What matters most for teaching in the age of coronavirus?

14 March 2020, 0641 EDT

This is a guest post from Dr. Rebecca Glazier, who is an Associate Professor in the School of Public Affairs at the University of Arkansas at Little Rock. She has over 10 years of experience teaching online and her pedagogical research focuses on improving online retention.

Many of us are in the middle of teaching triage—scrambling to put our classes online, adjusting assignments, and responding to panicked students. What should we prioritize in this time of crisis? Lucky for us, there is not only a wealth of academic literature about best practices for teaching online, but there is also a great network of scholars willing to share it through blogs, articles, and Twitter.

My overarching recommendation, from over 10 years of teaching and researching online, is to prioritize. If you are interested, there are extensive lists of best practices, detailed descriptions of all the neat technological tools you can use, and thoughtful articles on how to carefully design an online course for the first time. But this is a pandemic and many of us are moving our classes online with only days or maybe weeks to prepare. There is nothing best about this situation. Under these circumstances, we can be happy with good enough.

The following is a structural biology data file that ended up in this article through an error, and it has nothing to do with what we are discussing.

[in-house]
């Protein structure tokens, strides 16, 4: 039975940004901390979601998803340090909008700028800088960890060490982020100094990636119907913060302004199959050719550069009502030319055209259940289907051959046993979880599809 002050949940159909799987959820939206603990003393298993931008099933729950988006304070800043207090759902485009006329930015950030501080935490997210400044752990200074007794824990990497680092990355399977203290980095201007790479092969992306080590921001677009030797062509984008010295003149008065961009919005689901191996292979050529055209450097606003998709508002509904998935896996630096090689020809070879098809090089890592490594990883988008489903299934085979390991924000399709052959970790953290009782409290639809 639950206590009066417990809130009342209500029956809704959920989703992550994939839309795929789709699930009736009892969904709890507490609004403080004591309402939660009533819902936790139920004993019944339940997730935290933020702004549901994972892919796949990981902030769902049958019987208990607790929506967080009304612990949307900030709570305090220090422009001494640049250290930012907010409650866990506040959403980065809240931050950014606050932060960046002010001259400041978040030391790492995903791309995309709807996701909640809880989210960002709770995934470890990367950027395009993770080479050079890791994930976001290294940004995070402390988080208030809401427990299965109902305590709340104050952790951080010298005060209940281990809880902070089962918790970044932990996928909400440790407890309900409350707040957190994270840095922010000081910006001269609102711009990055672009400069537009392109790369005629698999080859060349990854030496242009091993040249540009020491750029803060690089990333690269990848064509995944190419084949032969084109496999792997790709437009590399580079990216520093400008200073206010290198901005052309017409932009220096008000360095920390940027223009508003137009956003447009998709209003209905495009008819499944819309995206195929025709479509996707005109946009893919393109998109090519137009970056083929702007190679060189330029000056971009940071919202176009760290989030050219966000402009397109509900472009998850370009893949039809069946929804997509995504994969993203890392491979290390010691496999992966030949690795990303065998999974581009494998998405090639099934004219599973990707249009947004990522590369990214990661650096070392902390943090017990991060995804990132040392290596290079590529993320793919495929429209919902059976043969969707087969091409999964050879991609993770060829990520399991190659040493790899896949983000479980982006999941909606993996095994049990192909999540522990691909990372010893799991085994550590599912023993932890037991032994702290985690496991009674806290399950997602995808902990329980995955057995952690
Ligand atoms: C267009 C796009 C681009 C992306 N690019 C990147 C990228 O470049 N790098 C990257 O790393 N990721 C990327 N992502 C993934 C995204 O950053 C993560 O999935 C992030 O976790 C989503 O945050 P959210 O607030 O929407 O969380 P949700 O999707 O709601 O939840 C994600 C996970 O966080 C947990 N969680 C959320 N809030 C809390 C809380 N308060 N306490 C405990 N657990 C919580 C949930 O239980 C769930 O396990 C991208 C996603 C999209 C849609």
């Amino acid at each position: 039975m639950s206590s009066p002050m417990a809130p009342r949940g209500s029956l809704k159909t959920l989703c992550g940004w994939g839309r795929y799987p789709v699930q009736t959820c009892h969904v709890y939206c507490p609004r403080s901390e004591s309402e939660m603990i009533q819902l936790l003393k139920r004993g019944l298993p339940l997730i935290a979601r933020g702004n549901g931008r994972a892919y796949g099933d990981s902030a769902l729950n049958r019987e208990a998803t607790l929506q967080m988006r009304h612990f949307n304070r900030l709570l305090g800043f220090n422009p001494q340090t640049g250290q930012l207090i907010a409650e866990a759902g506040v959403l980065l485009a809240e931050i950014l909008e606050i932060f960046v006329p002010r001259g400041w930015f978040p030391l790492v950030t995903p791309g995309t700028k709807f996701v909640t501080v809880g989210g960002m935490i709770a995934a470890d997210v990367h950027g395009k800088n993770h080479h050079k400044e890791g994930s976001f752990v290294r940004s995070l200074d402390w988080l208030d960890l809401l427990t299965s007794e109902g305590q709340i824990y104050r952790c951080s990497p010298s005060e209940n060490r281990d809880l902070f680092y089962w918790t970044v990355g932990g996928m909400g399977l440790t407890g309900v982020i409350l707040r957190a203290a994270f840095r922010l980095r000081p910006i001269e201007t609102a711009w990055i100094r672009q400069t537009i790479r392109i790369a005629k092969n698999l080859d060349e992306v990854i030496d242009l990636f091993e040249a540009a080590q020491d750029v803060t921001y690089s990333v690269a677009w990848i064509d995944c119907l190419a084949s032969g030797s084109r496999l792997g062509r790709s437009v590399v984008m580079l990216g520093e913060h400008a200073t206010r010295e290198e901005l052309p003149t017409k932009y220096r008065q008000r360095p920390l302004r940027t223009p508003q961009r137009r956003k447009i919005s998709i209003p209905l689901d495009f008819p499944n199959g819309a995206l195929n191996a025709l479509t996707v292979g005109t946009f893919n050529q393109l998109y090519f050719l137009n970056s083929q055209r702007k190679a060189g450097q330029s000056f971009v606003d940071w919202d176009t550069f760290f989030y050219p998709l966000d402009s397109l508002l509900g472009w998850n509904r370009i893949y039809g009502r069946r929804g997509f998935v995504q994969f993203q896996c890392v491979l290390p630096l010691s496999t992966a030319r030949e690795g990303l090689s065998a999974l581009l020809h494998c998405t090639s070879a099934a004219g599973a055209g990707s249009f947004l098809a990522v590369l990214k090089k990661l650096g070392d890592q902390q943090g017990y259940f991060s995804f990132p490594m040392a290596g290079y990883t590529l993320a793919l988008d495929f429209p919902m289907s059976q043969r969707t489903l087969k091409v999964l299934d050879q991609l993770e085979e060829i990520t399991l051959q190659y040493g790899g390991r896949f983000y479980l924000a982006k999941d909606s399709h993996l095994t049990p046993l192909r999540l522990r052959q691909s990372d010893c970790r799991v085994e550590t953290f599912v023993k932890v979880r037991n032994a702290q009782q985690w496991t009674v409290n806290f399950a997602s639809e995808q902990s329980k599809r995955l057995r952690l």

So, go easy on yourself. Don’t try to create seamlessly-edited videos that convey all your course concepts perfectly and in great detail. Not only do your students likely lack the literal or mental bandwidth to sit through that, but there may be videos covering the same concepts already available online. Use those!

Also, don’t feel pressure to exactly replicate the in-class experience online. You don’t have to be synchronous and it doesn’t have to be the same. Your online courses are unlikely to be perfect, but they can be good enough, and you can prioritize the most important things.

Once we reconcile ourselves to this imperfect situation, what should make it to the top of our lists? There is really only one thing that should come in first, far ahead of anything else: our students. Maintaining connections with our students and keeping them engaged as our classes go online should take top priority. My research shows that when faculty build rapport with students, they are significantly more likely to stay enrolled and finish the class successfully.